Patents – Excluded Matter: Re Crawford’s Patent Application

This is another post CFPH and Halliburton decision on “excluded matter” which took place while I was on jury service. In Crawford [2005] EWHC 2417 (Patent) (4 Nov 2005) Mr Justice Kitchin dismissed an appeal from Mr Jones’s decision of 8 June 2004 upholding the examiner’s objections to an application for a patent for a display for indicating whether a bus is available to pick up passengers or not, on the ground that the claimed invention was “no more than a method of doing business or the presentation of information” and did not make the technical contribution required to make an otherwise excluded invention patentable.

His lordship reviewed s.1 (1) and (2) of the Patents Act 1977 as well as Fujitsu Limited’s Application [1997] RPC 608, Halliburton Energy Services v Smith [2005] EWHC 1623 (Pat) and CFPH’s Applications [2005] EWHC 1589 (Pat). He did not detect any difference in substance between CFPH, Halliburton and Fujitsu. At the heart of all those decisions is the consistent principle that an inventor must make a contribution to the art (that is to say the invention must be new and not obvious) and that contribution must be of a technical nature (susceptible of industrial application and not within one of the areas excluded by both statute and the European Patent Convention.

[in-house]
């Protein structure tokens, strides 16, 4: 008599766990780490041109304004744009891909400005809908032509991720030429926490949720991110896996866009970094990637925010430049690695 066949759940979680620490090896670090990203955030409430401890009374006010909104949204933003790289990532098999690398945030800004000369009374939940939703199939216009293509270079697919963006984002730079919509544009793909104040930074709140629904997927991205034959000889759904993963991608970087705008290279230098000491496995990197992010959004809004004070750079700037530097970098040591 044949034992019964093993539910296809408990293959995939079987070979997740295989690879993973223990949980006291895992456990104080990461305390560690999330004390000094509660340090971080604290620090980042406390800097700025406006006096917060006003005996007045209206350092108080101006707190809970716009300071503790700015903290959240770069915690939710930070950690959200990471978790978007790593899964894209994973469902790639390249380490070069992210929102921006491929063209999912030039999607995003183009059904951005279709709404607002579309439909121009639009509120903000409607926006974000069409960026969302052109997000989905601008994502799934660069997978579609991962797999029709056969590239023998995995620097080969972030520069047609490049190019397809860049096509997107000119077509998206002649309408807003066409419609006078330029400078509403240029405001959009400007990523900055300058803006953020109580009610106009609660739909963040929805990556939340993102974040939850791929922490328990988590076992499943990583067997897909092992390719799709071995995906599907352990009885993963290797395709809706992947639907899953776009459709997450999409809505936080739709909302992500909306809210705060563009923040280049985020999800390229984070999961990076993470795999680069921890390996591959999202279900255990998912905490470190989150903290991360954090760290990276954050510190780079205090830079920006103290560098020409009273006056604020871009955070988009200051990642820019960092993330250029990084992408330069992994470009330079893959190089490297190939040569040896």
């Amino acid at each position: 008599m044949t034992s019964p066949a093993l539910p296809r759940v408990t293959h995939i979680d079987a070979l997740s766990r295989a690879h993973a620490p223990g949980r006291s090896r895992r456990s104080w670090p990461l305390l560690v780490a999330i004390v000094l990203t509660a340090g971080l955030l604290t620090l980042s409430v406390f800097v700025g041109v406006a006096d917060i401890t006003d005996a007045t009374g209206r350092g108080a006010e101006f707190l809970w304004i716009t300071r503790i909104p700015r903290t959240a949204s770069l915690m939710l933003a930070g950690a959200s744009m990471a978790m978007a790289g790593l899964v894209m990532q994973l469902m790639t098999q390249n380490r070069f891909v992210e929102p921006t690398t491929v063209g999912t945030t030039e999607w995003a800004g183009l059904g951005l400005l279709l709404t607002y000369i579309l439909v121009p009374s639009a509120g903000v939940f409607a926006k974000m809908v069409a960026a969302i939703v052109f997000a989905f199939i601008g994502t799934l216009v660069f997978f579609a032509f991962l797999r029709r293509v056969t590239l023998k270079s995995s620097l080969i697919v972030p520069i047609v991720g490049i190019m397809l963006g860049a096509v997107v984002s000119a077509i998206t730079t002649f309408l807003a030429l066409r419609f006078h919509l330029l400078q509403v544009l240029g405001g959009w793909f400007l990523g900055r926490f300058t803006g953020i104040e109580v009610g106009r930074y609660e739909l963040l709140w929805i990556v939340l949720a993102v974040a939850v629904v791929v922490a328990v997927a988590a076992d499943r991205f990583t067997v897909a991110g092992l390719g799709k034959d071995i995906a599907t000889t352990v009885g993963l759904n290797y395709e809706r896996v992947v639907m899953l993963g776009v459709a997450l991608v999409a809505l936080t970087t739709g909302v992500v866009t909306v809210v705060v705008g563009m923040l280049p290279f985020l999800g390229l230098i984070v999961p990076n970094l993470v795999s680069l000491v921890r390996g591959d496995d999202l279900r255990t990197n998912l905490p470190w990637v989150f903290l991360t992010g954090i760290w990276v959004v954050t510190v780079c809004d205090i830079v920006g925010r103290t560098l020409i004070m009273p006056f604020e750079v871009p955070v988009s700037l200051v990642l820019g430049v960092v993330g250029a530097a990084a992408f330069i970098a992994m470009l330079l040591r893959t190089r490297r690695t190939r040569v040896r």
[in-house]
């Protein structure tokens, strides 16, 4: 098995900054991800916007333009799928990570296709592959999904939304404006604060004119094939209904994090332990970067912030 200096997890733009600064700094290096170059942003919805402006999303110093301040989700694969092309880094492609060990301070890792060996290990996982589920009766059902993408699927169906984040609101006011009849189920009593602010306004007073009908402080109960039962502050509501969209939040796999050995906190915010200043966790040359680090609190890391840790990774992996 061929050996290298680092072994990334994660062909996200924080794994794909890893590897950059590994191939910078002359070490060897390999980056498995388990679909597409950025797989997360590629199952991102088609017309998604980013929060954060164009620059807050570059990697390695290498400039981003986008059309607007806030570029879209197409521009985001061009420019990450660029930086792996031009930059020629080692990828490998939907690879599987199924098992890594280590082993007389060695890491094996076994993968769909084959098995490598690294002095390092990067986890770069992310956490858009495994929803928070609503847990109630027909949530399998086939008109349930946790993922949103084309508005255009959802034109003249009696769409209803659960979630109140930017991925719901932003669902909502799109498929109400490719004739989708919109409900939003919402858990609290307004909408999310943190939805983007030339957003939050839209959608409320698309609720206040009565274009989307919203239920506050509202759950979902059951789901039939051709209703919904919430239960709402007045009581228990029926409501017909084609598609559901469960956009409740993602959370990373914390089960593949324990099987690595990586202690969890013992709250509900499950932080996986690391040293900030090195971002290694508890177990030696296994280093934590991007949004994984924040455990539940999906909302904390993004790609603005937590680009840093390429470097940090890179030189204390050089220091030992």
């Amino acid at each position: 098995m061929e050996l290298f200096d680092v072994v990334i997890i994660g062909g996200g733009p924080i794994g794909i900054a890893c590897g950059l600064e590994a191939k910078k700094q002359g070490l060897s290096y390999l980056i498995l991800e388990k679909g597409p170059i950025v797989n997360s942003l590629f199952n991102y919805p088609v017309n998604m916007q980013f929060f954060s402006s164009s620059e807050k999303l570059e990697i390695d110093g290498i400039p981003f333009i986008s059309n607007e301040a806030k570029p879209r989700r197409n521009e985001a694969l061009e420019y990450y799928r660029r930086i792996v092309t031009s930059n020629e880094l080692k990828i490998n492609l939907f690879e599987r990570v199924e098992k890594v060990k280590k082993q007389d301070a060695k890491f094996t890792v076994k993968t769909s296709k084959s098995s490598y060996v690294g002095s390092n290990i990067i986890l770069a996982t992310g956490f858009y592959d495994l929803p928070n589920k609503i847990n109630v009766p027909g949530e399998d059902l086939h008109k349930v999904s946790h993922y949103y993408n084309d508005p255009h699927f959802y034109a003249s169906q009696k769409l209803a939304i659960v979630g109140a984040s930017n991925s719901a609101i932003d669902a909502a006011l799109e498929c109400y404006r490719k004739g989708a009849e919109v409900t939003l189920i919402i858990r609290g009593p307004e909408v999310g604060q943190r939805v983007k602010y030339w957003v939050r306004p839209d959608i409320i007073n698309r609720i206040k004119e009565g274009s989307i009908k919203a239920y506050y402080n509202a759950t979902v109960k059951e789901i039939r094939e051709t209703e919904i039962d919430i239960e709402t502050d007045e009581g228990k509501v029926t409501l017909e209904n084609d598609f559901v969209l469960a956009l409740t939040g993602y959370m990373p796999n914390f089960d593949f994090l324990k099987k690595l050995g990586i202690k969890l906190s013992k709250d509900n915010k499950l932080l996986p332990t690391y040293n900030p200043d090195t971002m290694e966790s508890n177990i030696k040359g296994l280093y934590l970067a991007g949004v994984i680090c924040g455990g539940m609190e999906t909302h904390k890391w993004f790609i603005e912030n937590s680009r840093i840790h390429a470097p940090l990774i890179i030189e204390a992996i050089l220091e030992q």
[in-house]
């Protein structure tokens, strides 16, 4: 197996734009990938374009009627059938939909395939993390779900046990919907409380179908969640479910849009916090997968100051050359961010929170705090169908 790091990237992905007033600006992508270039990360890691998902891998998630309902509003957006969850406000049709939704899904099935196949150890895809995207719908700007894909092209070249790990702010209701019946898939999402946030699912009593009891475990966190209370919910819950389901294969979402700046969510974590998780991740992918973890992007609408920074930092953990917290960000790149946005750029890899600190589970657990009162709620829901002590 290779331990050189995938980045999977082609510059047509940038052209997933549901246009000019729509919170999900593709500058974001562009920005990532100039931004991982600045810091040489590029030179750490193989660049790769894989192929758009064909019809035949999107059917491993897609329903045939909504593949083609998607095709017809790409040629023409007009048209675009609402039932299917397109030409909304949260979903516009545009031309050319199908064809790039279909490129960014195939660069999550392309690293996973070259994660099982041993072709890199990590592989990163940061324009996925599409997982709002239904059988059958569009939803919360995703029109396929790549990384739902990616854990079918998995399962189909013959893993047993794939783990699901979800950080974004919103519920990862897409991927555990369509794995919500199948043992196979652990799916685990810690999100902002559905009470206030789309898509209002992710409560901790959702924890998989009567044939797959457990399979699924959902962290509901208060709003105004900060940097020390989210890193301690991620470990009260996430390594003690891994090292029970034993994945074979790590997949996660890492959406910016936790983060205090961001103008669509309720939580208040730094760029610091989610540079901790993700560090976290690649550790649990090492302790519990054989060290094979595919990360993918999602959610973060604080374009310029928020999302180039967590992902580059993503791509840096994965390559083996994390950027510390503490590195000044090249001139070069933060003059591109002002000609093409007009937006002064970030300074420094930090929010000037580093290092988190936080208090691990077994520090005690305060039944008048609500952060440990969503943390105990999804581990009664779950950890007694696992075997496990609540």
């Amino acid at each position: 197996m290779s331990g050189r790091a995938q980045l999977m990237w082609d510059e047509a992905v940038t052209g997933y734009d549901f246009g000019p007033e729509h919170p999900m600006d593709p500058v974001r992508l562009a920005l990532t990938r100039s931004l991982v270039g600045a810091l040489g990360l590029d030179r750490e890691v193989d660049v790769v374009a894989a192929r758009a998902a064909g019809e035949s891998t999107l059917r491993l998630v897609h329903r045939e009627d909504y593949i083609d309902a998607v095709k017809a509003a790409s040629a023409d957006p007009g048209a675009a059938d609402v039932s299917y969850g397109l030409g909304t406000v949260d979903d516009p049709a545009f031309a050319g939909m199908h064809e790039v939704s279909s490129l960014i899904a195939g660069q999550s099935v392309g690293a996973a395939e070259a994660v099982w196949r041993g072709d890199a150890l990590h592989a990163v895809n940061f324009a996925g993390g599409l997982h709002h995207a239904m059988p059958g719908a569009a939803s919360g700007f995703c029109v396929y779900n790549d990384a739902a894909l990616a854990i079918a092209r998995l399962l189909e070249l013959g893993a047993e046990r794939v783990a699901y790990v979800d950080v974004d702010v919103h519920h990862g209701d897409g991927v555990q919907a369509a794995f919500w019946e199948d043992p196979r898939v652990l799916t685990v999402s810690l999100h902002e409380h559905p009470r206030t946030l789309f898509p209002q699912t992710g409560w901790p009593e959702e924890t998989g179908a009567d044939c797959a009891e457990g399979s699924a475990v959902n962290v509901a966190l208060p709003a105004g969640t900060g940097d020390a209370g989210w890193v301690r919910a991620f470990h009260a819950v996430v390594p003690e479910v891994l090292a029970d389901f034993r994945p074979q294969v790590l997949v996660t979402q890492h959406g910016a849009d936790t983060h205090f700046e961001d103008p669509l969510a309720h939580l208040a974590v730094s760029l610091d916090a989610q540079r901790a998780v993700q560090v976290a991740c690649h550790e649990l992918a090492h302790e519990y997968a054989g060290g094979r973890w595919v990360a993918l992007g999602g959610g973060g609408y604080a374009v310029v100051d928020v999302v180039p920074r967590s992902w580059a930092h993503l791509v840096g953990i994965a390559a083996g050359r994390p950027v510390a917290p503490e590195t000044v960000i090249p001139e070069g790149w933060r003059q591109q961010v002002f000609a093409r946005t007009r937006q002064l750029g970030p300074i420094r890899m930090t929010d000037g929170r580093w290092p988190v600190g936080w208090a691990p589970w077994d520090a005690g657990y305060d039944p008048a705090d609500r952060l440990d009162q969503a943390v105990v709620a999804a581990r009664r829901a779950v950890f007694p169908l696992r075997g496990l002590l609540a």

The hearing officer appeared to have followed that approach and applied the correct principles. The only advances in the art which were said to be new and inventive were the nature of the information to be displayed on the outside of a bus and the method of operating a bus in exit mode. These were not, individually or collectively, of a technical nature. The information to be displayed is the presentation of information. The method of operating a bus in exit mode is a method of doing business.


About Jane Lambert

I am a barrister specializing in intellectual property, technology, media and entertainment and competition law. I specialize in helping SME (small and medium enterprises) protect and exploit their investment in brands, design, technology and the arts. SME require intellectual property (legal protection for their intellectual assets) at least as much as big business but their limited means restrict the way they can use it. Looking after such clients wisely requires skills and knowledge which have taken me years to learn.
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